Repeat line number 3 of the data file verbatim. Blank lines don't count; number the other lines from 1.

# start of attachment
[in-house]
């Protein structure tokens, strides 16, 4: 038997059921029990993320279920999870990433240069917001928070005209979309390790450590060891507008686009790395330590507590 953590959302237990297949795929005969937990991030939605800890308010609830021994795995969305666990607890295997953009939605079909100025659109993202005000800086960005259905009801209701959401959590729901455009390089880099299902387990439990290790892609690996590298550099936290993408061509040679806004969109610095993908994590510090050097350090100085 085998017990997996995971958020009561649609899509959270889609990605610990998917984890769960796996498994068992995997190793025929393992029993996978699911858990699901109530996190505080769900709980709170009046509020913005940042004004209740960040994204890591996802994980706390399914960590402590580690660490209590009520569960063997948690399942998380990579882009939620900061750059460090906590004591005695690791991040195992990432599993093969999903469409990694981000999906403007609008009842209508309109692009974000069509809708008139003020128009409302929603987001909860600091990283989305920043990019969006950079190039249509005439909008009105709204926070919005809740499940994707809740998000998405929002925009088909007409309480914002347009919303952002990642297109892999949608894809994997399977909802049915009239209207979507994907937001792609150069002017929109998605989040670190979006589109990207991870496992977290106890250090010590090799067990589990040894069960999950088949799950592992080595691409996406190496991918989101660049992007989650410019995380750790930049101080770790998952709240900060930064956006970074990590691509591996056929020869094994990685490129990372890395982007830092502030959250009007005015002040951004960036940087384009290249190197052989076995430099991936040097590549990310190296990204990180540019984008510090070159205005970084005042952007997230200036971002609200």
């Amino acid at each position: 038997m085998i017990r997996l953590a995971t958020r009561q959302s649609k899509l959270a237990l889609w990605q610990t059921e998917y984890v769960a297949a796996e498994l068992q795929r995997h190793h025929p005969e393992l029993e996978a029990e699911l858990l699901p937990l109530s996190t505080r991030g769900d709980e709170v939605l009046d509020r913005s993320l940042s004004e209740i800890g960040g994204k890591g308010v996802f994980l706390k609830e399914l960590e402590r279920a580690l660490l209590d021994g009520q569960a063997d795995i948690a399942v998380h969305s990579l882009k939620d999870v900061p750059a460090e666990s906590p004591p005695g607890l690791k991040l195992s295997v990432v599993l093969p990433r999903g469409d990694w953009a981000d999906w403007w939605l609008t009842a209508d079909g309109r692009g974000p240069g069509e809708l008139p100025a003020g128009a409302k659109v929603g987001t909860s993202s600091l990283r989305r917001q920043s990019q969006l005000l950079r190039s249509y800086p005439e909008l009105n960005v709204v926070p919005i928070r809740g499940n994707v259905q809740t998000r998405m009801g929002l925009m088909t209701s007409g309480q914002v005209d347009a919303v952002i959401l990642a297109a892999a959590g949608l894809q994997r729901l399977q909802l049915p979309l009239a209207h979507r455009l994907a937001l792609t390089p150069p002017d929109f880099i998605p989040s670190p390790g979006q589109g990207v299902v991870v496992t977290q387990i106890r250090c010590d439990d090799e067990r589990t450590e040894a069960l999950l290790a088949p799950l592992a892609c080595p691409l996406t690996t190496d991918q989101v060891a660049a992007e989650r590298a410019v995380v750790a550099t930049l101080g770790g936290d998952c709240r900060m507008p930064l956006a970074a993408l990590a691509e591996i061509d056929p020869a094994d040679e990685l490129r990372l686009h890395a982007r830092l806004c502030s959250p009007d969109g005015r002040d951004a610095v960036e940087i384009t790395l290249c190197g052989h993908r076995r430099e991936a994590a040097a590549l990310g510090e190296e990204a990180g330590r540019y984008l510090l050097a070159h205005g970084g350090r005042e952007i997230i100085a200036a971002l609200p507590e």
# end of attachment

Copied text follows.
């Amino acid at each position: 038997m085998i017990r997996l953590a995971t958020r009561q959302s649609k899509l959270a237990l889609w990605q610990t059921e998917y984890v769960a297949a796996e498994l068992q795929r995997h190793h025929p005969e393992l029993e996978a029990e699911l858990l699901p937990l109530s996190t505080r991030g769900d709980e709170v939605l009046d509020r913005s993320l940042s004004e209740i800890g960040g994204k890591g308010v996802f994980l706390k609830e399914l960590e402590r279920a580690l660490l209590d021994g009520q569960a063997d795995i948690a399942v998380h969305s990579l882009k939620d999870v900061p750059a460090e666990s906590p004591p005695g607890l690791k991040l195992s295997v990432v599993l093969p990433r999903g469409d990694w953009a981000d999906w403007w939605l609008t009842a209508d079909g309109r692009g974000p240069g069509e809708l008139p100025a003020g128009a409302k659109v929603g987001t909860s993202s600091l990283r989305r917001q920043s990019q969006l005000l950079r190039s249509y800086p005439e909008l009105n960005v709204v926070p919005i928070r809740g499940n994707v259905q809740t998000r998405m009801g929002l925009m088909t209701s007409g309480q914002v005209d347009a919303v952002i959401l990642a297109a892999a959590g949608l894809q994997r729901l399977q909802l049915p979309l009239a209207h979507r455009l994907a937001l792609t390089p150069p002017d929109f880099i998605p989040s670190p390790g979006q589109g990207v299902v991870v496992t977290q387990i106890r250090c010590d439990d090799e067990r589990t450590e040894a069960l999950l290790a088949p799950l592992a892609c080595p691409l996406t690996t190496d991918q989101v060891a660049a992007e989650r590298a410019v995380v750790a550099t930049l101080g770790g936290d998952c709240r900060m507008p930064l956006a970074a993408l990590a691509e591996i061509d056929p020869a094994d040679e990685l490129r990372l686009h890395a982007r830092l806004c502030s959250p009007d969109g005015r002040d951004a610095v960036e940087i384009t790395l290249c190197g052989h993908r076995r430099e991936a994590a040097a590549l990310g510090e190296e990204a990180g330590r540019y984008l510090l050097a070159h205005g970084g350090r005042e952007i997230i100085a200036a971002l609200p507590e």